Copper, silver, and gold are popular PCB materials to provide a signal transmission channel for the conductive layer. While gold has the best conductivity with the least resistance, its inflated cost limits its application. Copper is favorable for most PWB and PCB applications as it is more economical with strong conductivity, among other advantages. The copper tracks can be applied directly onto the board by a process known as 'etching', or pre-made copper foil strips can be stuck onto the board.
A low-conductivity substance makes up the non-conductive layer. This layer usually utilizes FR-4, a composite epoxy material, and ceramic. Manufacturers commonly use FR-4 in a range of variations to improve its dielectric performance. Ceramic design substrates, on the other hand, are ideal for high-power applications due to their increased heat conductivity rate.
The prepreg substance is another typical material in PWBs and PCBs. The prepreg keeps the layers together, like the board core. Fabricators use resin-impregnated fiberglass, wherein when heated, it softens and binds to the layer surfaces before hardening and reinforcing a bond when cooled, which also helps to reduce vibration and shock damage.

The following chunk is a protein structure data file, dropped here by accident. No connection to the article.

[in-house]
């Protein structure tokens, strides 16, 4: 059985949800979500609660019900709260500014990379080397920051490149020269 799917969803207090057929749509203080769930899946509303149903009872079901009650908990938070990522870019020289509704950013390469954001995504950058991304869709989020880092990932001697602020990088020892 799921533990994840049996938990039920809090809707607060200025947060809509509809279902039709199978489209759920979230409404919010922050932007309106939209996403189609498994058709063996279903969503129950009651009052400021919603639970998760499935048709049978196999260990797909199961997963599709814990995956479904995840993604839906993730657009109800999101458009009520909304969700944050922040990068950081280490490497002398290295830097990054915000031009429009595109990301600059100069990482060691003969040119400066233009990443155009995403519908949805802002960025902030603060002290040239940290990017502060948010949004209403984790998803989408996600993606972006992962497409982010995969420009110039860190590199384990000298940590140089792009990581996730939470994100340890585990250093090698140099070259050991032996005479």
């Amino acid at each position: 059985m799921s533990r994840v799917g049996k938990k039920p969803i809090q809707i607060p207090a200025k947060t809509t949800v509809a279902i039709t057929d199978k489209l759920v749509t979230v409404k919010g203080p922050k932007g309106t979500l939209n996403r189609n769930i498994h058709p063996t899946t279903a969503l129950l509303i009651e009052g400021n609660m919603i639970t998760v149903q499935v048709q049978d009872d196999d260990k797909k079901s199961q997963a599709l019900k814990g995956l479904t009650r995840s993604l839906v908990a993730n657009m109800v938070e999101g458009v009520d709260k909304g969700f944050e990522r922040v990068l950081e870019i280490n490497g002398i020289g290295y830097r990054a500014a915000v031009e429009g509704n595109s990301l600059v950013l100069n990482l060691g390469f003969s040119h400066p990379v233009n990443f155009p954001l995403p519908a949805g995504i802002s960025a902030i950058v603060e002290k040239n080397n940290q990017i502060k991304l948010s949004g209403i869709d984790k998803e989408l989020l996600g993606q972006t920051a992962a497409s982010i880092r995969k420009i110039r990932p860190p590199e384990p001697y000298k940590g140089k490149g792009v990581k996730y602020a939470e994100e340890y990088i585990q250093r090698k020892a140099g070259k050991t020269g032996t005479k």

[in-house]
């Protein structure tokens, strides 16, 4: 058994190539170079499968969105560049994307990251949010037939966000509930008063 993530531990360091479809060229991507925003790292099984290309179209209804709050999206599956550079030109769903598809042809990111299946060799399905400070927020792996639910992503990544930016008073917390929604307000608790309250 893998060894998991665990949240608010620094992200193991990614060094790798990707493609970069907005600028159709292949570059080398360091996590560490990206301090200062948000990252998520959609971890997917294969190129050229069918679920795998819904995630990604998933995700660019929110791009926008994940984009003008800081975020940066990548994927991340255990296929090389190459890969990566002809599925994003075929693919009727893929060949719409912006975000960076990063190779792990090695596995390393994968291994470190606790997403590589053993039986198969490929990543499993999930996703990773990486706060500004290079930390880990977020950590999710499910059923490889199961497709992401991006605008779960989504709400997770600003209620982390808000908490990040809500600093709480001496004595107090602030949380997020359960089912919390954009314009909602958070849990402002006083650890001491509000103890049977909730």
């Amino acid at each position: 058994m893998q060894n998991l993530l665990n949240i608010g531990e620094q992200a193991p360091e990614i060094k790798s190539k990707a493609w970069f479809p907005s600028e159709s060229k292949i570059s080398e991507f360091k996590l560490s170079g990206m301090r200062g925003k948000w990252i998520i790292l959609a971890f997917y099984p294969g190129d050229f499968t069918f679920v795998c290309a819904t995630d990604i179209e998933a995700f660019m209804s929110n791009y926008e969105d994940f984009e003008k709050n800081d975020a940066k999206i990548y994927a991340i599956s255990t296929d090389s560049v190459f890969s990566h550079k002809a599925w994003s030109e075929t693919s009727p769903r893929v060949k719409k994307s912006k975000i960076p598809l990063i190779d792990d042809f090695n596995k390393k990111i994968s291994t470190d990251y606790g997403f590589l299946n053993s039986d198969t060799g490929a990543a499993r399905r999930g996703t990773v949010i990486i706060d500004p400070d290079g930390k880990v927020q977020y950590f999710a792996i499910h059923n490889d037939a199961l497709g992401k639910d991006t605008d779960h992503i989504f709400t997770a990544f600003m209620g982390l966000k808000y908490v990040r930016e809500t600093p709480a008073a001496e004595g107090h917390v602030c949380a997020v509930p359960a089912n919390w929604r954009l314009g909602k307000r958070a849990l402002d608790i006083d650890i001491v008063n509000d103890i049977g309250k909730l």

Manufacturers also utilize materials like solder on these circuit boards. Solder is a substance composed of tin and lead, that manufacturers often use in component attachment to help preserve the copper from oxidation.
The conductive traces may be coated to avoid corrosion using materials like gold, nickel, silver, and tin, providing additional protection from dust and moisture.
Key point: There are many different materials that manufacturers use in the fabrication of PWBs and PCBs, offering varying degrees of insulation and heat conductivity, but common elements include fiberglass or plastic, along with copper tracks for electrical pathways, adhesive for holding components together, and a protective coating for dust and moisture resistance. The choice of material depends on the intended use of the board and the requirements of the electronic components it will support.
PWB serves as a foundation and framework for components that are wired together manually or with cables. It can involve soldering, crimping, splicing, or other wiring methods. As it allows you to move and re-route the wires over time, it is easy to make changes to the design without replacing the entire board. Hence, PWBs are preferable in projects where flexibility is a crucial factor.